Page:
In his Course in General Linguistics, first published in 1916, Saussure postulated the existence of a general science of signs, or Semiology, of which linguistics would form only one part. Semiology, therefore aims to take in any system of signs, whatever their substance and limits; images, gestures, musical sounds, objects, and the complex associations of all these, which form the content of ritual, convention or public entertainment: these constitute, if not languages, at least systems of signification . . . The Elements here presented have as their sole aim the extraction from linguistics of analytical concepts which we think a priori to be sufficiently general to start semiological research on its way. In assembling them, it is not presupposed that they will remain intact during the course of research; nor that semiology will always be forced to follow the linguistic model closely. We are merely suggesting and elucidating a terminology in the hope that it may enable an initial (albeit provisional) order to be introduced into the heterogeneous mass of significant facts. In fact what we purport to do is furnish a principle of classification of the questions. These elements of semiology will therefore be grouped under four main headings borrowed from structural linguistics: I. Language and Speech; II. Signified and Signifier; III. Syntagm and System; IV. Denotation and Connotation."--Roland Barthes, from his Introduction.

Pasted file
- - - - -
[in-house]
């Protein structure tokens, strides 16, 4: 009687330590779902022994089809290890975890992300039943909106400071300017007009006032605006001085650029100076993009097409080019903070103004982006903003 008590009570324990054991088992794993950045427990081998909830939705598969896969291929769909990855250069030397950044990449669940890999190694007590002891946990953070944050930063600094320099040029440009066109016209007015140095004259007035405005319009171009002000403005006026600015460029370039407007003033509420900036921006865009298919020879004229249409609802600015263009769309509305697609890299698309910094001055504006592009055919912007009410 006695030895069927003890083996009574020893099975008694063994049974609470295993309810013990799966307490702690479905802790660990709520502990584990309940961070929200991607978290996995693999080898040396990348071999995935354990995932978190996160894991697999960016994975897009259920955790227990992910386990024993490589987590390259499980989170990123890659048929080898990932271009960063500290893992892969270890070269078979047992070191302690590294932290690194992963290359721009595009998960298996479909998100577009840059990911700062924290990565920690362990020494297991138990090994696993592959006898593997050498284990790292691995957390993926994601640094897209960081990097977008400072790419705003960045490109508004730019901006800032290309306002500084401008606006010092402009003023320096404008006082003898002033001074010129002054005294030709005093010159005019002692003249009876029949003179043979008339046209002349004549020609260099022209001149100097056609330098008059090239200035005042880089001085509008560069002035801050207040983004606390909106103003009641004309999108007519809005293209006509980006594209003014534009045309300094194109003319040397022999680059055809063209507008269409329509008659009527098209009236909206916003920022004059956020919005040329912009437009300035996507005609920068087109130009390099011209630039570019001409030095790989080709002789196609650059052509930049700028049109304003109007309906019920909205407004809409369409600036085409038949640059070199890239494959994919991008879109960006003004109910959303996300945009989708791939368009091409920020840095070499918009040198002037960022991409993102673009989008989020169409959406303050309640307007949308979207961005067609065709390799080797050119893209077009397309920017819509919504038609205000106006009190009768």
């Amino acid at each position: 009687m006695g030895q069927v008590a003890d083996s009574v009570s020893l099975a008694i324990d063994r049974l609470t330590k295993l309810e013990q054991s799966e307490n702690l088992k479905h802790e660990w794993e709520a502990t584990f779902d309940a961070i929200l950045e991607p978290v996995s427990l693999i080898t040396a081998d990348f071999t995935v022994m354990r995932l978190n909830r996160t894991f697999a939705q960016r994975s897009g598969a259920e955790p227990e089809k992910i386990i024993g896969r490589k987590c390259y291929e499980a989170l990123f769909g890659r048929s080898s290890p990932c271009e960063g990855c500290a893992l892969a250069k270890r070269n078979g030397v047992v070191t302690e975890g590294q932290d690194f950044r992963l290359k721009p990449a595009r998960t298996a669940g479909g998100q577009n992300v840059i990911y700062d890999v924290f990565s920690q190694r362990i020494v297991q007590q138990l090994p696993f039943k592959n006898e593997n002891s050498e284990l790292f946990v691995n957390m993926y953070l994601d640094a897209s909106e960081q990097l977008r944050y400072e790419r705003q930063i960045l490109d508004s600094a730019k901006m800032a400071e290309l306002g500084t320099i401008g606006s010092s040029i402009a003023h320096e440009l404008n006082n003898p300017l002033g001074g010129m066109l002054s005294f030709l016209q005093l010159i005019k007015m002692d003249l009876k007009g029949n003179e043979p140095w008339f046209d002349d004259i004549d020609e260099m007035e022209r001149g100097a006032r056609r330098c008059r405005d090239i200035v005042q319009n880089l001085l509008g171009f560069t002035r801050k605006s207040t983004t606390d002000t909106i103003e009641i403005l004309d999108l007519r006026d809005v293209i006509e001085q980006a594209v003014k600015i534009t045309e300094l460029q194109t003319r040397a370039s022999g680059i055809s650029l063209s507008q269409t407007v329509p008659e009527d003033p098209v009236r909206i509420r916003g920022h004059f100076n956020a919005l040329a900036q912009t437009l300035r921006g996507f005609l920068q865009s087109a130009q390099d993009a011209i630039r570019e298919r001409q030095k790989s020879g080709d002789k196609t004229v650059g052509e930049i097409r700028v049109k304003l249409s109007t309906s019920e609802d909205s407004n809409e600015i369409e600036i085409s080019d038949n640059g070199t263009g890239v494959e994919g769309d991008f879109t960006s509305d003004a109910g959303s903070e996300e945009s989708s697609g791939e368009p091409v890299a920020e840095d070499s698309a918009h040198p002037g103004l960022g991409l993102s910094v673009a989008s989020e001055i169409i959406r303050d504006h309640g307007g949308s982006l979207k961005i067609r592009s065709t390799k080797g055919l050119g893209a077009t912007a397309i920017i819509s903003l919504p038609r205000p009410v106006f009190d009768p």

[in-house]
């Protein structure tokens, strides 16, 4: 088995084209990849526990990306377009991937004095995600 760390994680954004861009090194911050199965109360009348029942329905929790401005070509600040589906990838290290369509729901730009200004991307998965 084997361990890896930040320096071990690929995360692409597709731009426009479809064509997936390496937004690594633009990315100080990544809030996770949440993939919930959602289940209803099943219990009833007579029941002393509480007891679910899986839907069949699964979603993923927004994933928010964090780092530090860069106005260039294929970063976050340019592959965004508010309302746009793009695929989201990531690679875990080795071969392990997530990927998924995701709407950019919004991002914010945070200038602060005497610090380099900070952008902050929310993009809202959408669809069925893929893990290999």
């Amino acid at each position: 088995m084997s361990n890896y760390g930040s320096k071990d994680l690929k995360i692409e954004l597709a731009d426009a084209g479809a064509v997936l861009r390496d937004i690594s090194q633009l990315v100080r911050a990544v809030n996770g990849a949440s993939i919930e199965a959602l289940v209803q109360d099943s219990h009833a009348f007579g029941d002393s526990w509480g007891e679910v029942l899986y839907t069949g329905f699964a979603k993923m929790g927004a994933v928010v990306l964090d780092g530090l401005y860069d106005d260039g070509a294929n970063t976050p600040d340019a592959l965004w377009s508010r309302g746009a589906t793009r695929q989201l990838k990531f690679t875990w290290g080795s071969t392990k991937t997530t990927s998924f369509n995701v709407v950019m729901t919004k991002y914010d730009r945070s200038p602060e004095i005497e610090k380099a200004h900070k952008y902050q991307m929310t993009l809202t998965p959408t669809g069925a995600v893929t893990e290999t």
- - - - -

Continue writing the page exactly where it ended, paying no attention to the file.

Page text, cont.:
This text, as with all pure critical theory, is certainly dense--there is no getting around that. Barthes brilliantly strings together a concise and well-defined basis of semiology from its roots in Saussure's dyadic model for a more structuralist, synchronic form of linguistics to Hjelmslev's proposal of a second-order system. Contrary to what another reviewer has asserted, Barthes does rigorously elucidate fundamental, complex terms. This text will provide every reader with a solid semiological foundation upon which to build a more specific or extensive knowledge of structuralism, linguistics, or semiology. As such, it is a wonderful place to begin for one who wishes to grasp these essential elements.